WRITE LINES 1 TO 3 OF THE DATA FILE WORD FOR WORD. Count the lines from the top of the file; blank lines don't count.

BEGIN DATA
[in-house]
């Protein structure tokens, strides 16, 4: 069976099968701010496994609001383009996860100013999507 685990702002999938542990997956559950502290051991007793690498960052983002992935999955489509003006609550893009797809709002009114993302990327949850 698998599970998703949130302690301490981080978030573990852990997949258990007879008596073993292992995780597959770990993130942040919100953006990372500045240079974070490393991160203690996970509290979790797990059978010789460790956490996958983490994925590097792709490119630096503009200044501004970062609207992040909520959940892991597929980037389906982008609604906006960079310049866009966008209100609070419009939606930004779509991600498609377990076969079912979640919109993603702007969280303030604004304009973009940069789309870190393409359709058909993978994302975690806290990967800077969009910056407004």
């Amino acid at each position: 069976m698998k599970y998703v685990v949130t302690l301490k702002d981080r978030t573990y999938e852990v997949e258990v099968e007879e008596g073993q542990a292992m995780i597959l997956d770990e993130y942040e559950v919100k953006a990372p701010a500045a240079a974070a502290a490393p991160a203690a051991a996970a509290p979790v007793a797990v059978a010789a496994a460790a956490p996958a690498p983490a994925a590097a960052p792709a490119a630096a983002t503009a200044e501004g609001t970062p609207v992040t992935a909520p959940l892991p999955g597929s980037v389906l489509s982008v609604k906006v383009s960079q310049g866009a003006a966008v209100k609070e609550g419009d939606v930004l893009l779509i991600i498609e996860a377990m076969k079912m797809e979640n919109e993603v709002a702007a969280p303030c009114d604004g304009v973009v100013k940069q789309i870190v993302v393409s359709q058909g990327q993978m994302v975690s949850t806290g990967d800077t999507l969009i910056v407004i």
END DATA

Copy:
[in-house]
């Protein structure tokens, strides 16, 4: 069976099968701010496994609001383009996860100013999507 685990702002999938542990997956559950502290051991007793690498960052983002992935999955489509003006609550893009797809709002009114993302990327949850 698998599970998703949130302690301490981080978030573990852990997949258990007879008596073993292992995780597959770990993130942040919100953006990372500045240079974070490393991160203690996970509290979790797990059978010789460790956490996958983490994925590097792709490119630096503009200044501004970062609207992040909520959940892991597929980037389906982008609604906006960079310049866009966008209100609070419009939606930004779509991600498609377990076969079912979640919109993603702007969280303030604004304009973009940069789309870190393409359709058909993978994302975690806290990967800077969009910056407004």
């Amino acid at each position: 069976m698998k599970y998703v685990v949130t302690l301490k702002d981080r978030t573990y999938e852990v997949e258990v099968e007879e008596g073993q542990a292992m995780i597959l997956d770990e993130y942040e559950v919100k953006a990372p701010a500045a240079a974070a502290a490393p991160a203690a051991a996970a509290p979790v007793a797990v059978a010789a496994a460790a956490p996958a690498p983490a994925a590097a960052p792709a490119a630096a983002t503009a200044e501004g609001t970062p609207v992040t992935a909520p959940l892991p999955g597929s980037v389906l489509s982008v609604k906006v383009s960079q310049g866009a003006a966008v209100k609070e609550g419009d939606v930004l893009l779509i991600i498609e996860a377990m076969k079912m797809e979640n919109e993603v709002a702007a969280p303030c009114d604004g304009v973009v100013k940069q789309i870190v993302v393409s359709q058909g990327q993978m994302v975690s949850t806290g990967d800077t999507l969009i910056v407004i």